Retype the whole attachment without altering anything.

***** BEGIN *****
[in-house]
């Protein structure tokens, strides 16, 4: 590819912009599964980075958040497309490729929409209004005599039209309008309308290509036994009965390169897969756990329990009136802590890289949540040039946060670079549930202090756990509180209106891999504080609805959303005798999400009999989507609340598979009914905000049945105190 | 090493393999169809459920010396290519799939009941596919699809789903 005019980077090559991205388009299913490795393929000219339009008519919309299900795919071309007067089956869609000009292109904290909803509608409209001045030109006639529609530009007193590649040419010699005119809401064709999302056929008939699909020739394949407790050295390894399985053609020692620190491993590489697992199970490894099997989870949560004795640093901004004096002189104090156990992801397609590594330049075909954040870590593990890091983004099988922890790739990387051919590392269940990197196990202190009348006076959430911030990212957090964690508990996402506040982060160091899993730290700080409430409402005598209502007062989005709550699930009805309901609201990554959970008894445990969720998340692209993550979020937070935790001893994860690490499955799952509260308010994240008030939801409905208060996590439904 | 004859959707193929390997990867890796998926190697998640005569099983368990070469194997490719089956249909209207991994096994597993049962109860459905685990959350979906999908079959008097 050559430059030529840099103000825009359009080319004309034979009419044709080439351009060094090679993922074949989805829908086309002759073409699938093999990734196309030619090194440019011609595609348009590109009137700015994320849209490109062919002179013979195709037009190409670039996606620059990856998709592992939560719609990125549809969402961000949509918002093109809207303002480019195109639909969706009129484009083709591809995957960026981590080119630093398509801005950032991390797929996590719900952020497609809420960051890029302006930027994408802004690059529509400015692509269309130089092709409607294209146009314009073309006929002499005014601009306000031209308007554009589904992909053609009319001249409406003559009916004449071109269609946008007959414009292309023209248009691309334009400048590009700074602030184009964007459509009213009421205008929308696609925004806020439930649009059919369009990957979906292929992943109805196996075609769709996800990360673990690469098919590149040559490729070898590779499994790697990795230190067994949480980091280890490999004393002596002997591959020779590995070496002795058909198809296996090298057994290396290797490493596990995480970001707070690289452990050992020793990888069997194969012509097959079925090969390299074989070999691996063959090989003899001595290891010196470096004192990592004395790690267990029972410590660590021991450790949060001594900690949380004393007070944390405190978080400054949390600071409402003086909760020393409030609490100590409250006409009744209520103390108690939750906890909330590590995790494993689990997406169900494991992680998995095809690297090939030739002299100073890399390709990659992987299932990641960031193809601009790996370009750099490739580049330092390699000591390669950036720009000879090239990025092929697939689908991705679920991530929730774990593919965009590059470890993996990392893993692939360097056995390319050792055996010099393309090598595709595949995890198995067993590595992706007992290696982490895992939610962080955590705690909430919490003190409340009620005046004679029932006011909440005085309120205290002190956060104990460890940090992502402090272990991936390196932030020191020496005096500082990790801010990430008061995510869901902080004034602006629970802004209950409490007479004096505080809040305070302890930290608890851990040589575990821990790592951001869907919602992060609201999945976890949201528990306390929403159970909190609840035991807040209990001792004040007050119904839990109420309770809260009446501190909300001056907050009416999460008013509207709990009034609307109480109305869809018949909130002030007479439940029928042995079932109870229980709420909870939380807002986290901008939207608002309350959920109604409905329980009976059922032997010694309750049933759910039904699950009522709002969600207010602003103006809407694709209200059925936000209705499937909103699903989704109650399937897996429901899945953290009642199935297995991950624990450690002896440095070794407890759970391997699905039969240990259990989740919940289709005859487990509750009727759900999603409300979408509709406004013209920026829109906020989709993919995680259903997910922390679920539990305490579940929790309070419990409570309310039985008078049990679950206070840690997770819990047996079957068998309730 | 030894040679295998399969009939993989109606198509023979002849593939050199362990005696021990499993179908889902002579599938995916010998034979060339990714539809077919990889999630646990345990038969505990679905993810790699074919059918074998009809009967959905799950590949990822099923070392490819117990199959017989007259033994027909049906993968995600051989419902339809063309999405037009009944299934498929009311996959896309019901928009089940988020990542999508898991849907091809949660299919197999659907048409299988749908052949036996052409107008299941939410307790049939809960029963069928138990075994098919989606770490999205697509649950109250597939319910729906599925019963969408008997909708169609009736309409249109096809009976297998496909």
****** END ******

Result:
[in-house]
């Protein structure tokens, strides 16, 4: 590819912009599964980075958040497309490729929409209004005599039209309008309308290509036994009965390169897969756990329990009136802590890289949540040039946060670079549930202090756990509180209106891999504080609805959303005798999400009999989507609340598979009914905000049945105190 | 090493393999169809459920010396290519799939009941596919699809789903 005019980077090559991205388009299913490795393929000219339009008519919309299900795919071309007067089956869609000009292109904290909803509608409209001045030109006639529609530009007193590649040419010699005119809401064709999302056929008939699909020739394949407790050295390894399985053609020692620190491993590489697992199970490894099997989870949560004795640093901004004096002189104090156990992801397609590594330049075909954040870590593990890091983004099988922890790739990387051919590392269940990197196990202190009348006076959430911030990212957090964690508990996402506040982060160091899993730290700080409430409402005598209502007062989005709550699930009805309901609201990554959970008894445990969720998340692209993550979020937070935790001893994860690490499955799952509260308010994240008030939801409905208060996590439904 | 004859959707193929390997990867890796998926190697998640005569099983368990070469194997490719089956249909209207991994096994597993049962109860459905685990959350979906999908079959008097 050559430059030529840099103000825009359009080319004309034979009419044709080439351009060094090679993922074949989805829908086309002759073409699938093999990734196309030619090194440019011609595609348009590109009137700015994320849209490109062919002179013979195709037009190409670039996606620059990856998709592992939560719609990125549809969402961000949509918002093109809207303002480019195109639909969706009129484009083709591809995957960026981590080119630093398509801005950032991390797929996590719900952020497609809420960051890029302006930027994408802004690059529509400015692509269309130089092709409607294209146009314009073309006929002499005014601009306000031209308007554009589904992909053609009319001249409406003559009916004449071109269609946008007959414009292309023209248009691309334009400048590009700074602030184009964007459509009213009421205008929308696609925004806020439930649009059919369009990957979906292929992943109805196996075609769709996800990360673990690469098919590149040559490729070898590779499994790697990795230190067994949480980091280890490999004393002596002997591959020779590995070496002795058909198809296996090298057994290396290797490493596990995480970001707070690289452990050992020793990888069997194969012509097959079925090969390299074989070999691996063959090989003899001595290891010196470096004192990592004395790690267990029972410590660590021991450790949060001594900690949380004393007070944390405190978080400054949390600071409402003086909760020393409030609490100590409250006409009744209520103390108690939750906890909330590590995790494993689990997406169900494991992680998995095809690297090939030739002299100073890399390709990659992987299932990641960031193809601009790996370009750099490739580049330092390699000591390669950036720009000879090239990025092929697939689908991705679920991530929730774990593919965009590059470890993996990392893993692939360097056995390319050792055996010099393309090598595709595949995890198995067993590595992706007992290696982490895992939610962080955590705690909430919490003190409340009620005046004679029932006011909440005085309120205290002190956060104990460890940090992502402090272990991936390196932030020191020496005096500082990790801010990430008061995510869901902080004034602006629970802004209950409490007479004096505080809040305070302890930290608890851990040589575990821990790592951001869907919602992060609201999945976890949201528990306390929403159970909190609840035991807040209990001792004040007050119904839990109420309770809260009446501190909300001056907050009416999460008013509207709990009034609307109480109305869809018949909130002030007479439940029928042995079932109870229980709420909870939380807002986290901008939207608002309350959920109604409905329980009976059922032997010694309750049933759910039904699950009522709002969600207010602003103006809407694709209200059925936000209705499937909103699903989704109650399937897996429901899945953290009642199935297995991950624990450690002896440095070794407890759970391997699905039969240990259990989740919940289709005859487990509750009727759900999603409300979408509709406004013209920026829109906020989709993919995680259903997910922390679920539990305490579940929790309070419990409570309310039985008078049990679950206070840690997770819990047996079957068998309730 | 030894040679295998399969009939993989109606198509023979002849593939050199362990005696021990499993179908889902002579599938995916010998034979060339990714539809077919990889999630646990345990038969505990679905993810790699074919059918074998009809009967959905799950590949990822099923070392490819117990199959017989007259033994027909049906993968995600051989419902339809063309999405037009009944299934498929009311996959896309019901928009089940988020990542999508898991849907091809949660299919197999659907048409299988749908052949036996052409107008299941939410307790049939809960029963069928138990075994098919989606770490999205697509649950109250597939319910729906599925019963969408008997909708169609009736309409249109096809009976297998496909």